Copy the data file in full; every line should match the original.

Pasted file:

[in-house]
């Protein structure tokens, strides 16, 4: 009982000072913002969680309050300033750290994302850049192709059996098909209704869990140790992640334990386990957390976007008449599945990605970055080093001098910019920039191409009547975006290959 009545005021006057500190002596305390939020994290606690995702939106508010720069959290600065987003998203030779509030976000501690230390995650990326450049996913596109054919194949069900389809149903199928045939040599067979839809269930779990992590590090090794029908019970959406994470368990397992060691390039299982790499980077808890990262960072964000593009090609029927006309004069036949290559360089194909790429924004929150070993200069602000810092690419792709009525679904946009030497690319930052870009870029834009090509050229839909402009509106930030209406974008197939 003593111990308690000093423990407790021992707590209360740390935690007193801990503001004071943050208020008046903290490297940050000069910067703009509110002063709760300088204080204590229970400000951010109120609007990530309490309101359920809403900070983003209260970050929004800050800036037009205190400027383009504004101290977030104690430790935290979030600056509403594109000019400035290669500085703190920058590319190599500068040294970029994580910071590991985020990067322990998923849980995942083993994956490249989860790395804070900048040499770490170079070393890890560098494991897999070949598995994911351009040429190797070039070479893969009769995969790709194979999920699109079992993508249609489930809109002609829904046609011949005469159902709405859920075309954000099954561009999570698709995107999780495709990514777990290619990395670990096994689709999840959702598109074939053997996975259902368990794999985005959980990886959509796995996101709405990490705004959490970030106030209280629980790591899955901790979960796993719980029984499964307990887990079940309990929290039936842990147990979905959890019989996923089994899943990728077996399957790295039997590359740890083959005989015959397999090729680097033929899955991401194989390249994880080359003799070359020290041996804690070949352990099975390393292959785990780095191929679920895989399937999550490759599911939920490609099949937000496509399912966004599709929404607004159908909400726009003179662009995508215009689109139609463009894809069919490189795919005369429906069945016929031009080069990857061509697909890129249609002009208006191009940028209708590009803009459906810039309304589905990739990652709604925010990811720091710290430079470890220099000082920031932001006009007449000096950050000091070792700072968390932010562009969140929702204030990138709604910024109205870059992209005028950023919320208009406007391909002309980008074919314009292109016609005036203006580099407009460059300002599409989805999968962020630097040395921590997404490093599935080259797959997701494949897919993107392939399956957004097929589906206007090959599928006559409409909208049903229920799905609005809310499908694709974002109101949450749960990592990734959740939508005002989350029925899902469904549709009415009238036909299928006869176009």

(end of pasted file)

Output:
[in-house]
């Protein structure tokens, strides 16, 4: 009982000072913002969680309050300033750290994302850049192709059996098909209704869990140790992640334990386990957390976007008449599945990605970055080093001098910019920039191409009547975006290959 009545005021006057500190002596305390939020994290606690995702939106508010720069959290600065987003998203030779509030976000501690230390995650990326450049996913596109054919194949069900389809149903199928045939040599067979839809269930779990992590590090090794029908019970959406994470368990397992060691390039299982790499980077808890990262960072964000593009090609029927006309004069036949290559360089194909790429924004929150070993200069602000810092690419792709009525679904946009030497690319930052870009870029834009090509050229839909402009509106930030209406974008197939 003593111990308690000093423990407790021992707590209360740390935690007193801990503001004071943050208020008046903290490297940050000069910067703009509110002063709760300088204080204590229970400000951010109120609007990530309490309101359920809403900070983003209260970050929004800050800036037009205190400027383009504004101290977030104690430790935290979030600056509403594109000019400035290669500085703190920058590319190599500068040294970029994580910071590991985020990067322990998923849980995942083993994956490249989860790395804070900048040499770490170079070393890890560098494991897999070949598995994911351009040429190797070039070479893969009769995969790709194979999920699109079992993508249609489930809109002609829904046609011949005469159902709405859920075309954000099954561009999570698709995107999780495709990514777990290619990395670990096994689709999840959702598109074939053997996975259902368990794999985005959980990886959509796995996101709405990490705004959490970030106030209280629980790591899955901790979960796993719980029984499964307990887990079940309990929290039936842990147990979905959890019989996923089994899943990728077996399957790295039997590359740890083959005989015959397999090729680097033929899955991401194989390249994880080359003799070359020290041996804690070949352990099975390393292959785990780095191929679920895989399937999550490759599911939920490609099949937000496509399912966004599709929404607004159908909400726009003179662009995508215009689109139609463009894809069919490189795919005369429906069945016929031009080069990857061509697909890129249609002009208006191009940028209708590009803009459906810039309304589905990739990652709604925010990811720091710290430079470890220099000082920031932001006009007449000096950050000091070792700072968390932010562009969140929702204030990138709604910024109205870059992209005028950023919320208009406007391909002309980008074919314009292109016609005036203006580099407009460059300002599409989805999968962020630097040395921590997404490093599935080259797959997701494949897919993107392939399956957004097929589906206007090959599928006559409409909208049903229920799905609005809310499908694709974002109101949450749960990592990734959740939508005002989350029925899902469904549709009415009238036909299928006869176009």